MAY 5, 1997
King County Executive Ron Sims speaks to a Woodinville audience.
Photo courtesy of King County Executive Office.
by Andrew Walgamott, staff reporter
King County Executive Ron Sims came to Woodinville High School last Thursday night to discuss the county budget process. He said that county government had been stuck too long on "3rd and James." Sims, asking for ideas, brought an interactive budget model with him which allowed audience members to participate in creating a county budget.
A crowd of more than thirty local residents, community activists, and city officials passed up a Seattle Supersonics playoff game to experience "Let's Build the County Budget," an innovative game that shows taxpayers how certain programs have to be funded and others are closer to the chopping block.
After Sims, King County Councilwoman Louise Miller and Pat Steel, Director of Budget and Strategic Planning, explained how the real budget process for King County works. 25 audience members were given $8 apiece to spend on preselected mandatory and new program expenses for mythical Crown County. The catch: there was $225 worth of programs in the budget.
As citizens mulled over their money, they needed to spend at least half of their $8 on mandatory programs such as adult jails, juvenile jails, superior court interpreters, a new county assessor, a women and minority business compliance officer, and voting by mail. As Sims explained, in real life, mandatory programs are required expenditures. In the game, mandatory programs required expenditures of $165.
Players could spend their other $4 on new programs, such as a police storefront in unincorporated Crown County, expanding school-to-work programs, and saving salmon. They could also spend their money on programs proposed to be cut, including rural preservation, community swimming pools, and historical preservation.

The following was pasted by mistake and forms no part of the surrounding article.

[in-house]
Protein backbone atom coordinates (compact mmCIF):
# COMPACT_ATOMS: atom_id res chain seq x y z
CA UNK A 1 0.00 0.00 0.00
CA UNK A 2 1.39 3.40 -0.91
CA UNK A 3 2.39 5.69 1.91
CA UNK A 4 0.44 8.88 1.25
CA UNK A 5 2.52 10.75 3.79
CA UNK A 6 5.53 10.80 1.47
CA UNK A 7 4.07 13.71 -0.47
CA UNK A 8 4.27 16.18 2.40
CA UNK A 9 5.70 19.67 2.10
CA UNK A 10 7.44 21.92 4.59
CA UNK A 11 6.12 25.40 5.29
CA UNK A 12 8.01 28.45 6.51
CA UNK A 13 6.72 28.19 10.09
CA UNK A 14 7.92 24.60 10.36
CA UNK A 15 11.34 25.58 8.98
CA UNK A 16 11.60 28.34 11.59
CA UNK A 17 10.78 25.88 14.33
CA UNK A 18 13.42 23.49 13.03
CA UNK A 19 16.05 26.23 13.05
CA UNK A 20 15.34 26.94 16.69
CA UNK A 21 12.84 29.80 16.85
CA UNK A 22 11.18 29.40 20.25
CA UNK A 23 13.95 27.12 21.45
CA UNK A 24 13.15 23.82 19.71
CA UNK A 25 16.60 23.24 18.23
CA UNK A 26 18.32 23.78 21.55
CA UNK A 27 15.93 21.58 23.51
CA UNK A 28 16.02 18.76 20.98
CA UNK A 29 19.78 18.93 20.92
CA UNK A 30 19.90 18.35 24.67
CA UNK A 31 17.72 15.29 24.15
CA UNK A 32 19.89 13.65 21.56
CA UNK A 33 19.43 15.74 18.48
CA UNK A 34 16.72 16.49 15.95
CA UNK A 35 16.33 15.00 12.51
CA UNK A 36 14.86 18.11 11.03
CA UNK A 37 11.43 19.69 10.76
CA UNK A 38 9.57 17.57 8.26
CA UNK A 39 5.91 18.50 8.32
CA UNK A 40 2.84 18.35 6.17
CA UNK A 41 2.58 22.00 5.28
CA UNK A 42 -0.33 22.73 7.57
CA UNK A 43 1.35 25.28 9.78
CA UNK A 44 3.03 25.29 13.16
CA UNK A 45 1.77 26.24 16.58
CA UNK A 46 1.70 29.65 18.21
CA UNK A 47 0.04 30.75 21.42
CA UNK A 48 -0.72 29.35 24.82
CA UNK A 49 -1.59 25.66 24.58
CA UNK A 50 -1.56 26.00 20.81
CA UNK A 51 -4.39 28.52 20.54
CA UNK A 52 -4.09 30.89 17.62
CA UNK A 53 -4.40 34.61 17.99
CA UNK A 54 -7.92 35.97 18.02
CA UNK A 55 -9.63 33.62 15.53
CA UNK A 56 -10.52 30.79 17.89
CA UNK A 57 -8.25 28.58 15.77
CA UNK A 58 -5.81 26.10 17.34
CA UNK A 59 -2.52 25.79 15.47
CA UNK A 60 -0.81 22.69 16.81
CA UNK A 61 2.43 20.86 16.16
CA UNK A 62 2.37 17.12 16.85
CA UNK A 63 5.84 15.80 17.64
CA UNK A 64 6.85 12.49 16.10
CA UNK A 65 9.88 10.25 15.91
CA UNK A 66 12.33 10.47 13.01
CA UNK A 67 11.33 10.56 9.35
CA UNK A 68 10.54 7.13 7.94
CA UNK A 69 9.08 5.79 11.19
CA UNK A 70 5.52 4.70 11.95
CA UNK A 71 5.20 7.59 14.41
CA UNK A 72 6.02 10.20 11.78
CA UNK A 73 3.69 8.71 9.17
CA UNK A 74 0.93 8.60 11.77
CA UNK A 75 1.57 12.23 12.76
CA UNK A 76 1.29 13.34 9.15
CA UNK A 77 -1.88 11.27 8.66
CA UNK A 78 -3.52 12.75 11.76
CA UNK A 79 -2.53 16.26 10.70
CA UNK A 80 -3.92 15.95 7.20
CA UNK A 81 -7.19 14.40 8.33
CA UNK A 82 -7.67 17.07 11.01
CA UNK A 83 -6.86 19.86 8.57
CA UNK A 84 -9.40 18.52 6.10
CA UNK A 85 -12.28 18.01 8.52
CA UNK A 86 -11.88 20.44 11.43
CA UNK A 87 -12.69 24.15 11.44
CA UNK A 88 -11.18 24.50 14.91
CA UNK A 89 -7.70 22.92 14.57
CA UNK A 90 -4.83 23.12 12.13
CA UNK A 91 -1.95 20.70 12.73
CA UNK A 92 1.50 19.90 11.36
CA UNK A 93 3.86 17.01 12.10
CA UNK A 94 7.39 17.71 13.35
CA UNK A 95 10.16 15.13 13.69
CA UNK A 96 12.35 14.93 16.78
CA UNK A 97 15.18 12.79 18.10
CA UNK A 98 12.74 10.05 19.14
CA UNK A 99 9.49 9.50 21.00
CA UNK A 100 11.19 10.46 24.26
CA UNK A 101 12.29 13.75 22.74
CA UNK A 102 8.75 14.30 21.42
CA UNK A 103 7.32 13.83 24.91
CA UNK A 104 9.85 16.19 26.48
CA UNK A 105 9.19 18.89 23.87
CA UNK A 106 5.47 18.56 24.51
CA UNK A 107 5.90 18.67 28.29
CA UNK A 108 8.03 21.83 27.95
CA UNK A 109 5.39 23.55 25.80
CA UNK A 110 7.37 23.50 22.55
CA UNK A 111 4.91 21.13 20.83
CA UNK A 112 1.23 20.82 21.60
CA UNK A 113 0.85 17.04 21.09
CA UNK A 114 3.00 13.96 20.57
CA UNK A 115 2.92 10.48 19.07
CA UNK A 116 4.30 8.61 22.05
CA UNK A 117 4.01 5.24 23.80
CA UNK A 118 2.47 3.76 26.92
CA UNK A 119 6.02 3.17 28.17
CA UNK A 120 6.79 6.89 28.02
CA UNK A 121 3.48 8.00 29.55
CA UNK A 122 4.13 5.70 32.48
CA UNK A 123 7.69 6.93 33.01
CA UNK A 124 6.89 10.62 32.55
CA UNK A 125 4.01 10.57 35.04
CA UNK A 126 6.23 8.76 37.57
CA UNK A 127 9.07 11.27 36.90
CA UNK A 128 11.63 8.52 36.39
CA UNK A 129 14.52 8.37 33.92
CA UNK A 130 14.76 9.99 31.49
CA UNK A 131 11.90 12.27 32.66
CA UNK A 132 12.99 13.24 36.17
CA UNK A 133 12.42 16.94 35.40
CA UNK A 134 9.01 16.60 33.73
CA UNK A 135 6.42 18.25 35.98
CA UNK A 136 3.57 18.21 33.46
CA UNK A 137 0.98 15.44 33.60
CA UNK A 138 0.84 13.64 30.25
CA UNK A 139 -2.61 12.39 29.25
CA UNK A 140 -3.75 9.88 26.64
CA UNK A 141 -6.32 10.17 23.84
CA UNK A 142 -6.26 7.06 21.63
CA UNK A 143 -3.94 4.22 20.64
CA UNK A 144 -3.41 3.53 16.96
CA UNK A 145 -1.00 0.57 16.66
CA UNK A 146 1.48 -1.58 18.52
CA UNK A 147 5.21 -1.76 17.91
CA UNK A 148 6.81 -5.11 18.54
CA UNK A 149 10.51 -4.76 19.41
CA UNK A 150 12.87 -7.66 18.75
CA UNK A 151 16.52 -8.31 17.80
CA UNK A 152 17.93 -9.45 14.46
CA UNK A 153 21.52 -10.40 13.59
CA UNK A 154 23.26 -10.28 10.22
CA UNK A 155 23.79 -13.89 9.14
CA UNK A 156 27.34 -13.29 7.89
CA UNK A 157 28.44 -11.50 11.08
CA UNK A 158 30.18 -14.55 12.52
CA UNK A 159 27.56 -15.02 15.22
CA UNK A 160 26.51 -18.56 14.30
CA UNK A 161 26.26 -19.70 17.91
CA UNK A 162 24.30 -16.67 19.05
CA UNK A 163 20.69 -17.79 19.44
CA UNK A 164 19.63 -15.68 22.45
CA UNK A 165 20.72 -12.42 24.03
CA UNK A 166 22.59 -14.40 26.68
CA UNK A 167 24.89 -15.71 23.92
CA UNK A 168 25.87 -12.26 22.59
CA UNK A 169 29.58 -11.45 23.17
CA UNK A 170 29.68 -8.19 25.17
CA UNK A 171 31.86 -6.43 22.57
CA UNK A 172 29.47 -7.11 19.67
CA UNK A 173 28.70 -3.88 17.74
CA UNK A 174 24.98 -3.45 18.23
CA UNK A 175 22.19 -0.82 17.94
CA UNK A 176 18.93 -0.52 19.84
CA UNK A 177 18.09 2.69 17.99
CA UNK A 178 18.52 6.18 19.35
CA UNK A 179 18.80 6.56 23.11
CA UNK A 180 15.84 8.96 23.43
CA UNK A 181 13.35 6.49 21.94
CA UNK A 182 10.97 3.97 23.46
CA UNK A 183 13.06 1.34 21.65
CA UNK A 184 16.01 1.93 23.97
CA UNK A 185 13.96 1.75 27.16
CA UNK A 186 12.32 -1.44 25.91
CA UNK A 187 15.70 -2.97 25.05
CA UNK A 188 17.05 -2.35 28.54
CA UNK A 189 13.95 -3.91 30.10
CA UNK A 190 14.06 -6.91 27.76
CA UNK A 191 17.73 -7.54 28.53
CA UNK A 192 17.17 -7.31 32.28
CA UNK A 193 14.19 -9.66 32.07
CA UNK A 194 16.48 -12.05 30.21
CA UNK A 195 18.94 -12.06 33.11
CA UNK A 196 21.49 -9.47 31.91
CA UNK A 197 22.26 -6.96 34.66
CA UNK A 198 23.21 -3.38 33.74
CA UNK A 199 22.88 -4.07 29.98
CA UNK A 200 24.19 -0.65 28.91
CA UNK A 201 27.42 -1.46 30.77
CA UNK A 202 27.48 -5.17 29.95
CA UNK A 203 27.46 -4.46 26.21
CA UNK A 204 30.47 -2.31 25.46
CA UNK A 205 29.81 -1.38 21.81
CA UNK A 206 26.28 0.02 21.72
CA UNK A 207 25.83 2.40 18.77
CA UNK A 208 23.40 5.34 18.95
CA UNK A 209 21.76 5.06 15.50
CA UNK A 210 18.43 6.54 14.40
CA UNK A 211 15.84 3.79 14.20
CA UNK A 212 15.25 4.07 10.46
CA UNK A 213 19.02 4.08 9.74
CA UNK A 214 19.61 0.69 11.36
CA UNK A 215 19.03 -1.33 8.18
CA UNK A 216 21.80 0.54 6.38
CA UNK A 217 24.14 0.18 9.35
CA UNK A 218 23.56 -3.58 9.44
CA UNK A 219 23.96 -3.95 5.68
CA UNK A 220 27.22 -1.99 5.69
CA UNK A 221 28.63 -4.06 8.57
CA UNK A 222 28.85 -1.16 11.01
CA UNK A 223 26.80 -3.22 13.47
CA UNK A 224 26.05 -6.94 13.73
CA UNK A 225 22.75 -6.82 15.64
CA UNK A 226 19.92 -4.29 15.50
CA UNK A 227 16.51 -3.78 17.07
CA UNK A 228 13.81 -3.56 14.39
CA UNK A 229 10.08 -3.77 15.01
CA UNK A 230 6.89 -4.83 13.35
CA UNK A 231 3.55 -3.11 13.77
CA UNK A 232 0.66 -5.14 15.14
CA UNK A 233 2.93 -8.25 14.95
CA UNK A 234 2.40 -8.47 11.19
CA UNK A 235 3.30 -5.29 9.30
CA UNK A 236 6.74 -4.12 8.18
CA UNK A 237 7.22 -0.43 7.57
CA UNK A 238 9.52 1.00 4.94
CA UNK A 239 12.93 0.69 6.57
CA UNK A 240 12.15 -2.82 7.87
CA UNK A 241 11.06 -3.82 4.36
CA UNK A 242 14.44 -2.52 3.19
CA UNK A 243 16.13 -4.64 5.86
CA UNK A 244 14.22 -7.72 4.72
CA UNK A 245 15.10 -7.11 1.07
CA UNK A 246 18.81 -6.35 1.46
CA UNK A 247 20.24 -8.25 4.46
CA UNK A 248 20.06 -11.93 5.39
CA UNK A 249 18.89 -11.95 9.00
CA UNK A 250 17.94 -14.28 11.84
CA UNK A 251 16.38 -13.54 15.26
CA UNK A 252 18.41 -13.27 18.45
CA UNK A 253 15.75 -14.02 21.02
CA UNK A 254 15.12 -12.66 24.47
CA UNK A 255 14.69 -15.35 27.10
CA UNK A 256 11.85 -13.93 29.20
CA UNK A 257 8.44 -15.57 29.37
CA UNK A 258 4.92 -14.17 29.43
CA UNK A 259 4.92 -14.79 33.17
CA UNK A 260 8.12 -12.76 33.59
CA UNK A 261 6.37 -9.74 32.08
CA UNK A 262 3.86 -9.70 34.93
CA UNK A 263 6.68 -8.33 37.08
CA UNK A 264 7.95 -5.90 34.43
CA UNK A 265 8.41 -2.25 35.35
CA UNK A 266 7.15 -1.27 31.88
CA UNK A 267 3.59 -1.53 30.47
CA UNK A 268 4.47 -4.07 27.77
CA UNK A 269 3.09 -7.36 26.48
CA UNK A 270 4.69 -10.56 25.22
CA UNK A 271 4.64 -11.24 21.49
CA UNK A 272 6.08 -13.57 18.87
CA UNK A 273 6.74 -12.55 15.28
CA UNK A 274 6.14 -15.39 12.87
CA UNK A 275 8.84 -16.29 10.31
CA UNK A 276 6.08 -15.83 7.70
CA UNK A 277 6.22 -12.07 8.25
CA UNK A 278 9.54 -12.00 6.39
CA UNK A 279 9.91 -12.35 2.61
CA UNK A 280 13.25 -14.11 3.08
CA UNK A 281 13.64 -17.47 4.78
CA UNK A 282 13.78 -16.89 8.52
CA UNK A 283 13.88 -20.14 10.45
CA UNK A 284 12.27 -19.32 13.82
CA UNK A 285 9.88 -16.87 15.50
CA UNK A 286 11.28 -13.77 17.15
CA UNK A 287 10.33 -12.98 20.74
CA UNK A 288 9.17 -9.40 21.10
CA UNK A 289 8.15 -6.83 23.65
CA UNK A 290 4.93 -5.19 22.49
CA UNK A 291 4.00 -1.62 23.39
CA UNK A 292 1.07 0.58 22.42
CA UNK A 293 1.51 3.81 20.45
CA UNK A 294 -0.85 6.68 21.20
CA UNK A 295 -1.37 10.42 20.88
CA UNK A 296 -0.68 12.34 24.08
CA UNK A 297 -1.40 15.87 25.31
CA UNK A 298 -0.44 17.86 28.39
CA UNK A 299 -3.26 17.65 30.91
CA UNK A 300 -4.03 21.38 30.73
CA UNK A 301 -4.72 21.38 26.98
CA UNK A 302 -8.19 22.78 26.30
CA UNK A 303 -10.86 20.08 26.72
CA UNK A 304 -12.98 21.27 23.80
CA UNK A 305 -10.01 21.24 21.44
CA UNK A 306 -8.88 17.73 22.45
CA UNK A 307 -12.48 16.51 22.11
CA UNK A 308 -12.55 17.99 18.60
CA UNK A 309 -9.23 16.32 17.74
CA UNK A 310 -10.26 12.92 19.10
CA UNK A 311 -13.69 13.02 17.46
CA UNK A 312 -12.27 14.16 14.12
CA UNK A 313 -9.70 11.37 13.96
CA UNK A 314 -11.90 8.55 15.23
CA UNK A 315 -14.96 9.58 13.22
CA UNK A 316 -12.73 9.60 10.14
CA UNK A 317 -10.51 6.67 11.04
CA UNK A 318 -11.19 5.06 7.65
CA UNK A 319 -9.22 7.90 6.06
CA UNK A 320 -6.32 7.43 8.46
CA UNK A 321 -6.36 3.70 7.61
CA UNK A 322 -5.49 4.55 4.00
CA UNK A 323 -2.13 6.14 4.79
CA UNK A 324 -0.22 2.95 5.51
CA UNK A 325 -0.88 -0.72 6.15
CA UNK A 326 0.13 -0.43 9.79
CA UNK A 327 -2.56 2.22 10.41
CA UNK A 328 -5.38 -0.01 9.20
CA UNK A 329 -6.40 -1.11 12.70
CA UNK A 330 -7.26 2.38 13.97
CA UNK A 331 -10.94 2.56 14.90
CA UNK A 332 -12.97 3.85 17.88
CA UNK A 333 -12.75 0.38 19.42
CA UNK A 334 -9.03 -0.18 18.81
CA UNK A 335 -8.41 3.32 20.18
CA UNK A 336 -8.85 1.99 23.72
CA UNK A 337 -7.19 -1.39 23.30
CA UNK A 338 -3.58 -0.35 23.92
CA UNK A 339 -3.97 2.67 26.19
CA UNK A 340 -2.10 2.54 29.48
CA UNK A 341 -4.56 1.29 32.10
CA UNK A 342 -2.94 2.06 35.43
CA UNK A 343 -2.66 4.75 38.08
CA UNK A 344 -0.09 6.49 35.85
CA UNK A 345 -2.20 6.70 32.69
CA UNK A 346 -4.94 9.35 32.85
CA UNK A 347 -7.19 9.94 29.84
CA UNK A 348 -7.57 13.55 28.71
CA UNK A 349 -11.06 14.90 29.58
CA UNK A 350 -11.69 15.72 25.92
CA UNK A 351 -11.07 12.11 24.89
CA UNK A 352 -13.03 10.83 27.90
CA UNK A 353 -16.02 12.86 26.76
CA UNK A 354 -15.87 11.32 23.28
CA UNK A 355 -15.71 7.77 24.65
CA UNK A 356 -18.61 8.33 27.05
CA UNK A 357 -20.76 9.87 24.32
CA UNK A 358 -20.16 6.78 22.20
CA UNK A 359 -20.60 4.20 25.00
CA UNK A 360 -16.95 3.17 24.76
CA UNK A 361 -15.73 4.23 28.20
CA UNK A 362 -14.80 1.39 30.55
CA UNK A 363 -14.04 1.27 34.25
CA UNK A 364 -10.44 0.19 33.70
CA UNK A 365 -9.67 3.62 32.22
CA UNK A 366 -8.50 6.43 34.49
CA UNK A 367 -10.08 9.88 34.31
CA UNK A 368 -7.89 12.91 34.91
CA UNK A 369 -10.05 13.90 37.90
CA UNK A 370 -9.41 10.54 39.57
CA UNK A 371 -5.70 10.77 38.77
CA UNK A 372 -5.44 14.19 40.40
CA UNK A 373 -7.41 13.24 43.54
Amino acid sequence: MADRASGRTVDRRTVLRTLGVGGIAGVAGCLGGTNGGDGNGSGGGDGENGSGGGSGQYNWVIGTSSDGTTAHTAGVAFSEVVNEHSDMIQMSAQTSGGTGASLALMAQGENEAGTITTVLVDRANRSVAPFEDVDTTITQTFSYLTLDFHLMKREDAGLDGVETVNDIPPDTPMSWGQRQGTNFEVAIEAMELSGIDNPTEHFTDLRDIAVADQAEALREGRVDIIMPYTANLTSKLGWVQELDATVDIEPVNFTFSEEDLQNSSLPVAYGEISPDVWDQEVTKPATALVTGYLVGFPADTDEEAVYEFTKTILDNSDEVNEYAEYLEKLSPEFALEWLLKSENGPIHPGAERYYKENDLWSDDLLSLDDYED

The game has been taken to communities as varied as Seattle and Enumclaw with widely different results, according to Kevin Martinez, deputy director of King County Community and Government Affairs. "Preserving farmlands is not a big deal in Seattle, but it's big in Enumclaw," he said.
Woodinville residents mingled and mulled over their decisions. Mayor Bob Miller put his money into jails and a police storefront. Gladys Berry, member of the Woodinville Historical Society, exhorted players to contribute to historical preservation. She succeeded. By the end of the round, $17 had been set aside for historical preservation, and another $14 was docked for rural preservation. Unfortunately, mandatory programs were woefully short of necessary funding. And a taxpayer foundation took $10 from the pot.
Martinez said the program had given players a better perspective of how difficult the budget process is, albeit on a very small scale. "There's never enough money," he said.
Dollars were scalloped from non-mandatory programs to pay for the under-budgeted mandatory programs. The police storefront was axed to pay for superior court interpreters. Rural preservation and historical preservation programs were combined and the savings put towards interpreters, as well. The swimming pool was closed and funds transferred to juvenile detention. But in the end, the budget was balanced with small amounts going to new and on-the-edge programs.
Afterwards, Sims asked the audience what they would like to see in the upcoming 1998 budget. Mentioned were more programs for special and handicapped children, sports fields, and the need for a local community service center.
Sims said afterwards that the workshop (which will reach eight cities) had been well received and that feedback had been "thoroughly meaningful." He said the public was taking away a better glimpse of county government and the budget process.
"They see what we would like to do and what we are required to do," Sims said. "People have a lot more in common in what they want at King County government to be," he concluded, adding that he will be returning to Woodinville in several weeks to speak with the Mayor and City Council.